The American Bar Association’s Standing Committee on the Federal Judiciary has given its highest rating to two of six candidates nominated by President Barack Obama to federal judicial posts in Georgia.
The 15-member ABA committee unanimously gave Atlanta attorney Jill Pryor and Chief Judge Julie Carnes of the Northern District of Georgia “well-qualified” ratings for their nominations to the U.S. Court of Appeals for the Eleventh Circuit.
But the committee gave the four nominees for seats on the Northern District of Georgia bench more mixed ratings, with a minority of the panel deeming Judge Eleanor Ross of DeKalb County State Court unqualified for the federal post.
The ABA committee includes two members from the Ninth Circuit, one member for each of the other 12 federal judicial circuits and a chairman. The members are appointed by the ABA president and serve staggered, three-year terms.
The Eleventh Circuit’s representative is Miami lawyer Francisco “Frank” Angones of Angones McClure & Garcia in Miami. Angones is a former president of the Cuban-American Bar Association, the Dade County Bar Association and the Florida Bar.
The ABA committee says its ratings are based on assessments of federal judicial candidates in three categories: integrity (which includes character, general reputation in the legal community, industry and diligence), professional competence (including intellect, judgment, writing and analytical abilities, knowledge of the law, and breadth of professional experience), and judicial temperament (including compassion, decisiveness, open-mindedness, courtesy, patience, freedom from bias, and commitment to equal justice under the law.)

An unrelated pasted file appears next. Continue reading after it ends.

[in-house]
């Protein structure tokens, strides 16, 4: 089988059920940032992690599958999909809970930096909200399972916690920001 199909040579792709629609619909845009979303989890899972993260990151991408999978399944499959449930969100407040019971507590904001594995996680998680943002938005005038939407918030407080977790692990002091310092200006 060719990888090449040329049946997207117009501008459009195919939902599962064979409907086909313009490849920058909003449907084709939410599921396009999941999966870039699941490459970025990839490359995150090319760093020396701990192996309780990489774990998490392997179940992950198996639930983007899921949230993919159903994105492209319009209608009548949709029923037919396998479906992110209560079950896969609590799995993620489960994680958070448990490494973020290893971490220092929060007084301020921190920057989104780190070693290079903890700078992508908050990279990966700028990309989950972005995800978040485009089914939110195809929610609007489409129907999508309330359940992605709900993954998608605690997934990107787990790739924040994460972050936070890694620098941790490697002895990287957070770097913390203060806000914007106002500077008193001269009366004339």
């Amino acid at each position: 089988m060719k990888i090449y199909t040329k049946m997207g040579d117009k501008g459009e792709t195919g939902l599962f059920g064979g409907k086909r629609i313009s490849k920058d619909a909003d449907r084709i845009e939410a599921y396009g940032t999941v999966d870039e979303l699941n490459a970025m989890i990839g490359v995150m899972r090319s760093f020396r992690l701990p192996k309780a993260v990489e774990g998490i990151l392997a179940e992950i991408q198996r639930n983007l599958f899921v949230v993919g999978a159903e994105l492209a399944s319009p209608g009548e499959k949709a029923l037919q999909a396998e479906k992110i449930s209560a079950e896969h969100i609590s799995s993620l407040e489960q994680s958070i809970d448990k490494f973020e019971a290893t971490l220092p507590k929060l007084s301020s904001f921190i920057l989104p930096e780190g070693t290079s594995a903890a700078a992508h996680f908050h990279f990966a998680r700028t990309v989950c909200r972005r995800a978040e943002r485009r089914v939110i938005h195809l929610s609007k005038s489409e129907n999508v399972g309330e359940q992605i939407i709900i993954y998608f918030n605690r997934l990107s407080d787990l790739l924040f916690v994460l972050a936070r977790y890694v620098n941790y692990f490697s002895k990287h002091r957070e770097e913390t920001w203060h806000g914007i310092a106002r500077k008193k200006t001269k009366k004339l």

There are three possible rankings: well qualified, qualified, and not qualified. A majority means eight or nine members, with a “substantial majority” meaning 10 to 13 members.
The president first nominated Pryor, a partner at Atlanta’s Bondurant, Mixson & Elmore, to the Eleventh Circuit in February 2012 and renominated her last year despite the opposition of Georgia’s two Republican senators.
Carnes, who was appointed to the federal bench by President George H.W. Bush, was nominated as part of a deal the White House made with U.S. Senators Saxby Chambliss and Johnny Isakson that would allow Pryor’s nomination to proceed.
The deal, which presumably lifts the hold on Pryor’s nomination, also included nominations to four open seats—including Carnes’ spot, assuming she is confirmed for the appeals court—on the Northern District of Georgia bench.
In addition to Ross, the nominees include Troutman Sanders attorney Mark Cohen, Georgia Court of Appeals Judge Michael Boggs, and Leigh Martin May, a partner at Butler Wooten & Fryhofer.
The ABA committee awarded the following ratings:
• Cohen: a majority rated Cohen as qualified; a minority rated the trial lawyer as well qualified.
• Boggs: a substantial majority rated him well qualified; a minority rated him as qualified.
• May: the committee gave her a unanimous qualified rating.
• Ross: a majority rated Ross as qualified. A minority rated her as not qualified.
Ross, the only African-American nominee on the Georgia slate and an appointee of Republican Gov. Nathan Deal, was one of only two federal judicial nominees—out of 103 nominated by the president last year—to receive a not qualified rating from some ABA committee members. The other was Nitza Quinones Alejandro—a gay Hispanic woman who was confirmed to the Eastern District of Pennsylvania bench last year.
In 2011, the ABA gave a similarly tepid rating to Obama judicial nominee Natasha Perdew Silas, a federal public defender in Atlanta who earned her undergraduate degree at the Massachusetts Institute of Technology and her law degree at the University of Virginia.
While a substantial majority of the ABA panel rated Silas—whose support included that of four former U.S. attorneys—as qualified, a minority rated her as not qualified.
Silas was nominated together with U.S. Magistrate Judge Linda Walker as part of a package deal. When Georgia’s senators, who supported Walker’s confirmation, refused to support Silas or return blue slips that would allow her confirmation hearings to proceed, the president withdrew both nominations.